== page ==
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Natural Bourne thriller

THE BOURNE LEGACY action/thriller. Starring Jeremy Renner, Rachel Weisz, Edward Norton, Donna Murphy, Stacy Keach, Scott Glenn. Directed by Tony Gilroy. Cert 12A

The decision by Universal to plough ahead with the latest instalment of the Bourne saga without its star Matt Damon or director of the last two movies Paul Greengrass is one which many saw as a major gamble.

When The Bourne Identity appeared in 2002 it injected new life into the action/espionage genre, giving the Bond people cause for a major rethink -- so it was adios to Pierce Brosnan and invisible cars and hola to Daniel Craig and bashing blokes' heads off toilet fittings.

So, the main task with The Bourne Legacy is to try and convince fans of the series -- the last instalment, The Bourne Ultimatum, grossed over $450m -- that the makers haven't made a major error in continuing without the charismatic Damon and, it has to be said, they've managed to pull it off. Continuity and consistency is key to a strategy like this and by handing the directorial reins over to Tony Gilroy they've done just that.

A screenwriter on the first three films, Gilroy also directed Michael Clayton and Duplicity so is a pretty safe pair of hands, which leaves the fate of the film relying on story and star -- both of which make the cut.

Jeremy Renner has a different kind of presence to Matt Damon but, as anyone who saw him in The Hurt Locker, the last Mission: Impossible movie and his Oscar-nominated turn in The Town will attest, he has a simmering and dangerous quality about him which makes him ideal for the role of Aaron Cross.

The tagline 'There was never just one' tells you enough about the plot to make the Bourne-free film make sense.

Consistent with the series' own universe, it stands to reason that if Jason Bourne was a brainwashed assassin/super spy trained by that old reliable, the 'shadowy government agency', then he wouldn't be the only one and, of course, he's not.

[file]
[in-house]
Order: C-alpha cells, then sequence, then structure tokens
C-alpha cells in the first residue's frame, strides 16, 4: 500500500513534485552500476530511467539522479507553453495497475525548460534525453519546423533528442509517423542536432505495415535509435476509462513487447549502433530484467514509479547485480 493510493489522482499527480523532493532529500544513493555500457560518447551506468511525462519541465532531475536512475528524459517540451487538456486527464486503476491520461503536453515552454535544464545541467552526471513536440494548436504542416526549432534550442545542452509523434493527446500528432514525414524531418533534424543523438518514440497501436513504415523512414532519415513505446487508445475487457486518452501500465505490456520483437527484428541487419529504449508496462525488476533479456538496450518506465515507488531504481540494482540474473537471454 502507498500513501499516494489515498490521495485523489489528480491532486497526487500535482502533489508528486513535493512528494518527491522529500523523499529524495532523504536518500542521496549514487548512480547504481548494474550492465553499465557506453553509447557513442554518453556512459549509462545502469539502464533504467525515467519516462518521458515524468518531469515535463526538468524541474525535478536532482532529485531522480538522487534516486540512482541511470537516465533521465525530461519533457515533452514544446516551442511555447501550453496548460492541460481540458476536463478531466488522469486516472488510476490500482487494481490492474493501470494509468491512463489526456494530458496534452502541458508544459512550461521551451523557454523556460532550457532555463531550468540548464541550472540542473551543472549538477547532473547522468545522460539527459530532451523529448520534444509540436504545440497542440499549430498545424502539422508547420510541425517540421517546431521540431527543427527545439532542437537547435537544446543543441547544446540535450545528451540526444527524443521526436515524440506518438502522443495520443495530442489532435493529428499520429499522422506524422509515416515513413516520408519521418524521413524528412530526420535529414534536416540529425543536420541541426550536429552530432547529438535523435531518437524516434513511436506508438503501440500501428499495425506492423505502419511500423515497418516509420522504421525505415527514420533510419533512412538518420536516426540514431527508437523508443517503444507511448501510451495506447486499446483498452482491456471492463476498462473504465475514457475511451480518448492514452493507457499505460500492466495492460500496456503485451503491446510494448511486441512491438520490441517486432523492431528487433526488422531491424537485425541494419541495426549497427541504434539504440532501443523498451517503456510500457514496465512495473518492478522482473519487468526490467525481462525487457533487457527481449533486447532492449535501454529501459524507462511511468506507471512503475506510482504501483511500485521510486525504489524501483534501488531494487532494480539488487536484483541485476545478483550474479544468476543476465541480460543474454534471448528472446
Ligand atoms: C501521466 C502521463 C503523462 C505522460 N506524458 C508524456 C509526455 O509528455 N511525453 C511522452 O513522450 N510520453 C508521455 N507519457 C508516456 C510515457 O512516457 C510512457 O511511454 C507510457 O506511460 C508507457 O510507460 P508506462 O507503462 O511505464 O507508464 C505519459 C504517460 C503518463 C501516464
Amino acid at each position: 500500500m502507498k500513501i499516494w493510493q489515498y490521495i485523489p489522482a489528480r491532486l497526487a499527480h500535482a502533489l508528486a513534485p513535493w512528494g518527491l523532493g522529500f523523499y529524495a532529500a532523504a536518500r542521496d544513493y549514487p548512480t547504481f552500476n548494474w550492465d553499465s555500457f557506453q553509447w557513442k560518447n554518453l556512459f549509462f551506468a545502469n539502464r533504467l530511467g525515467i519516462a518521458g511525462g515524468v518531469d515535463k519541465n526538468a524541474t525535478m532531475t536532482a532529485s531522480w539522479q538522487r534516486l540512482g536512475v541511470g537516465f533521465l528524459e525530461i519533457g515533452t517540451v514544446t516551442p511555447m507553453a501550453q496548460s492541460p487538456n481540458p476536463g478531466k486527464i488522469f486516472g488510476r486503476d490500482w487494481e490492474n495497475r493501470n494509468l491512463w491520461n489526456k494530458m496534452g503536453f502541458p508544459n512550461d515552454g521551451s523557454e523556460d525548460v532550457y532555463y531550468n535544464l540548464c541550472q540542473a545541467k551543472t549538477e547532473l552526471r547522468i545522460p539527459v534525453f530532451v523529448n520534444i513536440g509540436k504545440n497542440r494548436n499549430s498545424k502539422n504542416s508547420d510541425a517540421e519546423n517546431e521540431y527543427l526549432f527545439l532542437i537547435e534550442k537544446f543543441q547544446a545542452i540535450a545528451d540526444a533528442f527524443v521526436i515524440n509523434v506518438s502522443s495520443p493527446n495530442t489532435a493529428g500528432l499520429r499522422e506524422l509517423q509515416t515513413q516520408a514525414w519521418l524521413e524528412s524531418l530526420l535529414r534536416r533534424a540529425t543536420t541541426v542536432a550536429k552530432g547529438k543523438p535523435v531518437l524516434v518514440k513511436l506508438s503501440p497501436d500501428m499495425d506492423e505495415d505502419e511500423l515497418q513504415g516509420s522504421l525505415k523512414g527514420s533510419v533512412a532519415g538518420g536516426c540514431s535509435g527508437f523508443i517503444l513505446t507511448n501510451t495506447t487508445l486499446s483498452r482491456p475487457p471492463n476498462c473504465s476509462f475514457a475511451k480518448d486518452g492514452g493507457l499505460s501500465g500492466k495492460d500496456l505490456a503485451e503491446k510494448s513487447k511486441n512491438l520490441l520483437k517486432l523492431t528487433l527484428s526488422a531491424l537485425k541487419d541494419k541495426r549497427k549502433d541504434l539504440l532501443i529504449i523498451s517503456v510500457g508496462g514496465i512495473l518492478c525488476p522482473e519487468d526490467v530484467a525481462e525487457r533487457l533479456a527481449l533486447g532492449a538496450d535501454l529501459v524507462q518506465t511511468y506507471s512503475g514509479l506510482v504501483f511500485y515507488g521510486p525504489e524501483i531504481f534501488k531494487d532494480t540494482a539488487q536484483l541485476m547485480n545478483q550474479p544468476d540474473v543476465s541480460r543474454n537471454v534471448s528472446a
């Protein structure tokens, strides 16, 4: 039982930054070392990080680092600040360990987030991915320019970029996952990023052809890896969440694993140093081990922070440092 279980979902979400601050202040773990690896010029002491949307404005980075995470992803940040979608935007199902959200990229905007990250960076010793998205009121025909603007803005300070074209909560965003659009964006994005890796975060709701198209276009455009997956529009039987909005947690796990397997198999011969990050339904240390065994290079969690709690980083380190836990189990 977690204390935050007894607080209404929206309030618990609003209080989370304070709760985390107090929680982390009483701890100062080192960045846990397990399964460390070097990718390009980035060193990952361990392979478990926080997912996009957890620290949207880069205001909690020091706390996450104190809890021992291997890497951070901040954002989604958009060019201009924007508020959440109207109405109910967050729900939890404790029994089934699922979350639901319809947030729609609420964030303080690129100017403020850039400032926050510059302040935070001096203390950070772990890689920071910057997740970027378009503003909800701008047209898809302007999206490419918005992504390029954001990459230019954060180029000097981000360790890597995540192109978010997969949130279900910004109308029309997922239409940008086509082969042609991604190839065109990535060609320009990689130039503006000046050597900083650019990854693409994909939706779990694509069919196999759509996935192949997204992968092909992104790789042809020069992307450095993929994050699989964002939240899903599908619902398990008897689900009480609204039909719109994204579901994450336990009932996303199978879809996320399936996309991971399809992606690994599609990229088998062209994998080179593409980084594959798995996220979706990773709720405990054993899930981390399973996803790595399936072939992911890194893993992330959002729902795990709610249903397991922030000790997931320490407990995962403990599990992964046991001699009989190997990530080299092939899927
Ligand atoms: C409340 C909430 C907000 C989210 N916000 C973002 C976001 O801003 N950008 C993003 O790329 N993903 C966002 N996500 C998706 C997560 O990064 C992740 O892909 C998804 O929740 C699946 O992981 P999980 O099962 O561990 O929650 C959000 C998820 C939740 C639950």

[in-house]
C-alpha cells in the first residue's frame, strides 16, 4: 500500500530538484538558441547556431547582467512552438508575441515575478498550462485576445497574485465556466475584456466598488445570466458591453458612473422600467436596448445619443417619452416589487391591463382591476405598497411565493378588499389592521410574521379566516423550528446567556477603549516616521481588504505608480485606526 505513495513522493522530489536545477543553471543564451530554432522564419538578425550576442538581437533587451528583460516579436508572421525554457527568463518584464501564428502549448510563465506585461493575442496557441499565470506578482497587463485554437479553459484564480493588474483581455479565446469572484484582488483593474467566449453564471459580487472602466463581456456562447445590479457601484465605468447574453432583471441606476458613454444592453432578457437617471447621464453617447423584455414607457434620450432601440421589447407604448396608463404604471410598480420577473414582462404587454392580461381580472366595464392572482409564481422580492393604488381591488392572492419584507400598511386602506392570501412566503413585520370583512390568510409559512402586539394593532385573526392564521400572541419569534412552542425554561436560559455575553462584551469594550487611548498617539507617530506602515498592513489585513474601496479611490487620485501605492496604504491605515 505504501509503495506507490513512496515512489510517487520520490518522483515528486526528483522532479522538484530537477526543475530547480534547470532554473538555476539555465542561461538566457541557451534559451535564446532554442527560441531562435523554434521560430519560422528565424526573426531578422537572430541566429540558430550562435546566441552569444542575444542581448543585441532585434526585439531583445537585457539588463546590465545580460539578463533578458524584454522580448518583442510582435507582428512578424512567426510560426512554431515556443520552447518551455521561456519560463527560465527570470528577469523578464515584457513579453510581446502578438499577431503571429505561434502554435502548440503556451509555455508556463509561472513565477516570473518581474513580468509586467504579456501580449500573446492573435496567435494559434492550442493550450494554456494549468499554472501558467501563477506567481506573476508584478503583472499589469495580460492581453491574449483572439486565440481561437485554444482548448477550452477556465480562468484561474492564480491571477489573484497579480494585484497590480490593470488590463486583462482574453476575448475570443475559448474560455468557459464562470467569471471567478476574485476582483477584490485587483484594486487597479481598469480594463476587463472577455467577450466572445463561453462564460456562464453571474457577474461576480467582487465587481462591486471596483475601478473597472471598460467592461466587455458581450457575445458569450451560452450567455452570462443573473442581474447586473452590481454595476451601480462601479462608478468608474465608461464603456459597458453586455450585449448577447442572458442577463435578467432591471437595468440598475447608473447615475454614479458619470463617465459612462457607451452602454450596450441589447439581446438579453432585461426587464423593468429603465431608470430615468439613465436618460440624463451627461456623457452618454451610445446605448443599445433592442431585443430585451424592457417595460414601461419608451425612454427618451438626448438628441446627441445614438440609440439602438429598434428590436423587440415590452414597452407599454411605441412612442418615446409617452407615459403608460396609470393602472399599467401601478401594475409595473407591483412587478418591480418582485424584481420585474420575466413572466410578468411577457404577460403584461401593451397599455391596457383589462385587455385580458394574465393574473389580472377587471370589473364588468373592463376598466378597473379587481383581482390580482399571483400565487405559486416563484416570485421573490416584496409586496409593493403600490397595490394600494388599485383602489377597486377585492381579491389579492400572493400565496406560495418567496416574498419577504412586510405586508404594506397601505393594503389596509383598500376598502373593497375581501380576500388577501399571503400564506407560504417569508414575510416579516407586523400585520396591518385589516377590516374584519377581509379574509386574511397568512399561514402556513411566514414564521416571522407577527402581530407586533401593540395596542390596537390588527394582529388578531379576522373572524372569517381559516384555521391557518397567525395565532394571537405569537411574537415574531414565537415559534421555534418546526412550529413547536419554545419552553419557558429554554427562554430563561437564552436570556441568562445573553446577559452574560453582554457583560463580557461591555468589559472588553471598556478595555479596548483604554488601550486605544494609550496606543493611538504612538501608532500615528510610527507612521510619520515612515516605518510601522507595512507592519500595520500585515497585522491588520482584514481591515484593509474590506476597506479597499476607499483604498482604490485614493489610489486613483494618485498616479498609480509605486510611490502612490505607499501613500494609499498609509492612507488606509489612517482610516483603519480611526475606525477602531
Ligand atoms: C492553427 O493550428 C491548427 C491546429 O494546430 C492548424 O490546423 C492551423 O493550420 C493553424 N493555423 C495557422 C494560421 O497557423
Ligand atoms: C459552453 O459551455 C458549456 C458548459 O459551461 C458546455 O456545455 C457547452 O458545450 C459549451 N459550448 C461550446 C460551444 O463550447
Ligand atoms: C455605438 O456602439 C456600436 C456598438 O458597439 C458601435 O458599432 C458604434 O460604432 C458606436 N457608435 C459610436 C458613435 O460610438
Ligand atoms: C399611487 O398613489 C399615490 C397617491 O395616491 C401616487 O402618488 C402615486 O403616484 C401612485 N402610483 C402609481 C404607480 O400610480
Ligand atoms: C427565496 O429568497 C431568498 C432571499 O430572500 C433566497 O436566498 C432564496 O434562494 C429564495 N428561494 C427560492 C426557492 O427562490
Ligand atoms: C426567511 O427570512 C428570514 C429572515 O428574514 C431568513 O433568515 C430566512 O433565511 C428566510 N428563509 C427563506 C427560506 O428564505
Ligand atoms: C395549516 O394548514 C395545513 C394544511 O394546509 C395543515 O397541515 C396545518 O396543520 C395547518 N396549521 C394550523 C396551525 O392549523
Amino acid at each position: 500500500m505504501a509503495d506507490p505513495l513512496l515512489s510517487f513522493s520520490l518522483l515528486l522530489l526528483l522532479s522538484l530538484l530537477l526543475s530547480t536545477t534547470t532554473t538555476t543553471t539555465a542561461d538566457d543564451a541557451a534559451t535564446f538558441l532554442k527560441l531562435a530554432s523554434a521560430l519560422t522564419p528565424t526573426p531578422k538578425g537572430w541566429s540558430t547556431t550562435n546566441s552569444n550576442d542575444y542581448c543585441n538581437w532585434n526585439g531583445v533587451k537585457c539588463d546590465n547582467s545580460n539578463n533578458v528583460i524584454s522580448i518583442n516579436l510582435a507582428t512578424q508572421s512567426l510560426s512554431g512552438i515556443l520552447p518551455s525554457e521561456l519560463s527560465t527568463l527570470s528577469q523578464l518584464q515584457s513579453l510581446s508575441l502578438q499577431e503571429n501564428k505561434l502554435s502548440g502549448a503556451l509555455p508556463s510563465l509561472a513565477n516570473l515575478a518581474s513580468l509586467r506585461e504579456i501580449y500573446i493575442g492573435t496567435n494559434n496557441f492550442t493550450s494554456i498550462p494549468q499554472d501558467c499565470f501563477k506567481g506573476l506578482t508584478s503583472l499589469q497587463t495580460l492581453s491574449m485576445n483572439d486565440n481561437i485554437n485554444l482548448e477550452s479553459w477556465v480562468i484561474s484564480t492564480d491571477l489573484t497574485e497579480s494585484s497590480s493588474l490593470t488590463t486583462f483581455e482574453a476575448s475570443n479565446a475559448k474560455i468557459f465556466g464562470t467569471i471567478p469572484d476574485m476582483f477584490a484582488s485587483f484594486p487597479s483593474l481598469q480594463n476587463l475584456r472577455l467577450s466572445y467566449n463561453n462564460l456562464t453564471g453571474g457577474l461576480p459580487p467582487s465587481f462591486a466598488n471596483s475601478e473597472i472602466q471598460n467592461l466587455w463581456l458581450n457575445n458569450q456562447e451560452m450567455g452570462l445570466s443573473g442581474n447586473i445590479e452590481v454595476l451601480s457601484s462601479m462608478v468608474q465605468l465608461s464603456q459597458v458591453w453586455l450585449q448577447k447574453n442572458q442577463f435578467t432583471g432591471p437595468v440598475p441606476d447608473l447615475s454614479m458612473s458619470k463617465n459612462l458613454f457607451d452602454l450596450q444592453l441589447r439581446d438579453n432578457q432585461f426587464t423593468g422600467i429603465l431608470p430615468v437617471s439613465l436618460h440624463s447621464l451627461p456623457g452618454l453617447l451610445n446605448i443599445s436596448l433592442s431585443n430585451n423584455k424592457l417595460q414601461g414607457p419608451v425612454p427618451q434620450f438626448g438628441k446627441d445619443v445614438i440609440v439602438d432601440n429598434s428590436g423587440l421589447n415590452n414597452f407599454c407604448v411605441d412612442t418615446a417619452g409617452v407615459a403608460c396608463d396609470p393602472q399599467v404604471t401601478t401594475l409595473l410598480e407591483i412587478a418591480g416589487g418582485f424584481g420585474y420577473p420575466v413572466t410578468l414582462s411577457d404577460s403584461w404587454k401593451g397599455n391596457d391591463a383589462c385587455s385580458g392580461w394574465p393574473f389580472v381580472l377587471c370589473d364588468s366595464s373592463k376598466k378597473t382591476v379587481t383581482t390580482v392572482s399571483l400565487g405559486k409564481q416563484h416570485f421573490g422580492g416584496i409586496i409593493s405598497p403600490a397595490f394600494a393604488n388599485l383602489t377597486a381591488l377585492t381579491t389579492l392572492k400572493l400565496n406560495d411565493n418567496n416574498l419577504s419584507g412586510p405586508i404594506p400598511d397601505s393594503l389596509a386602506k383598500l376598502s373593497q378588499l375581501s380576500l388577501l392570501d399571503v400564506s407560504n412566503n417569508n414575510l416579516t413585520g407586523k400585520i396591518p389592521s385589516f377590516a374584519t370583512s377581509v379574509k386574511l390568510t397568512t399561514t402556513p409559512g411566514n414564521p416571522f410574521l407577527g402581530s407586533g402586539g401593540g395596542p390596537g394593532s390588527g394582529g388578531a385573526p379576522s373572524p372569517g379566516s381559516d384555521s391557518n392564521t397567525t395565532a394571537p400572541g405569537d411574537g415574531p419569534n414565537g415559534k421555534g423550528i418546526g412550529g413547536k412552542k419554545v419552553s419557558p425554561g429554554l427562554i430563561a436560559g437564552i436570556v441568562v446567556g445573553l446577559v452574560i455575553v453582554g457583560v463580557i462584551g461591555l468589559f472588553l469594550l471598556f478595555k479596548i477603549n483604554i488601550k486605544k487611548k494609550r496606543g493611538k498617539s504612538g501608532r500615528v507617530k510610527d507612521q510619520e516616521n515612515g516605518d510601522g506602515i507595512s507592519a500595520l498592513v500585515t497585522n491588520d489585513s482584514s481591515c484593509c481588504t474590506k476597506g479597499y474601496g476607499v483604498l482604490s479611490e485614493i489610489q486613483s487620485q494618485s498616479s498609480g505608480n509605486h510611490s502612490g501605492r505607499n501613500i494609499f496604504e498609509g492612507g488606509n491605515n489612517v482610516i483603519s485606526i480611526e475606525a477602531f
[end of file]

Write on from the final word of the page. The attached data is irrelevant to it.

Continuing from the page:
It turns out that different programmes were in operation, one an offshoot of the one which produced Bourne which involves slight genetic modification and that's the one which Cross signed up for.

The film cleverly references The Bourne Ultimatum, by using the assassination of journalist Simon Ross (Paddy Considine) in Waterloo Station as the catalyst for the events which take place here.

A panicked former army colonel (Edward Norton) realises that the programme he's been overseeing has been compromised by the killing and sets out to cover his agency's tracks, which leads to Cross and scientist Dr Martha Shearing (Rachel Weisz) running for their lives.

While the first half of the movie leans a tad too heavily towards the talky side, once it hits its stride it's a sturdy addition to the series, with a great chase sequence in Manila as good as anything we've seen under the Bourne banner so far.


GRABBERS Comedy/horror. Starring Richard Coyle, Ruth Bradley, Russell Tovey, Lalor Roddy, David Pearse, Bronagh Gallagher. Directed by Joe Wright. Cert 15A

Combining comedy with horror and/or sci-fi is a tricky balance to get right and, alas, this Irish-made would-be romp doesn't really work.

The premise is that a meteorite lands in the sea near an island off the Irish coast and some rather nasty creatures are intent on devouring some earthling flesh and blood.

However, the island's resident garda (Richard Coyle) and his assistant (Ruth Bradley) discover that the invaders are allergic to alcohol and so the islanders must get drunk in order to survive.

Riddled with cliched characters, putrid Paddywhackery and some truly awful acting, Grabbers does boast some nice scenery but otherwise is about as welcome as a lock-in in Temple Bar's worst pub.


JACKPOT Thriller/Comedy. Starring Kyrre Hellum, Mads Ousdal, Henrik Mestad,. Directed by Magnus Martens. Cert 16

Based on a story by Jo Nesbo, Jackpot is in a similar vein to Headhunters in that it blends bloody violence with the blackest of humour to create a Coen-esque carnival of carnage.

The story is told in flashback as the bloodsoaked Oscar (Kyrre Hellum) is interrogated after a bloodbath at a strip club and gradually reveals how a winning football coupon led to the mayhem. There's not really all that much to the movie but it's perfectly entertaining.


THE FORGIVENESS OF BLOOD Drama. Starring Tristan Halilaj, Sindi Lacei, Refet Abazi. Directed by Joshua Marston. Cert Club

The consequences of a blood feud in rural Albania forms the basis of this interesting film from Joshua Marston (Maria Full of Grace), as 17- year-old Nik (Tristan Halilaj), a bright young man with dreams of opening an internet cafe, gradually falls apart as he's effectively put under house arrest after his father goes on the run.

Marston could have trimmed the running-time somewhat but The Forgiveness of Blood remains an unusual and slowly involving film with great performances from the young leads.



Ai Weiwei: Never Sorry (Cert 15A, 3/5) is running exclusively at the Light House and profiles the provocative Chinese artist, whose campaigns to highlight government wrongdoing in the wake of the 2007 Szechuan earthquake led to him being 'disappeared' for several months in 2011.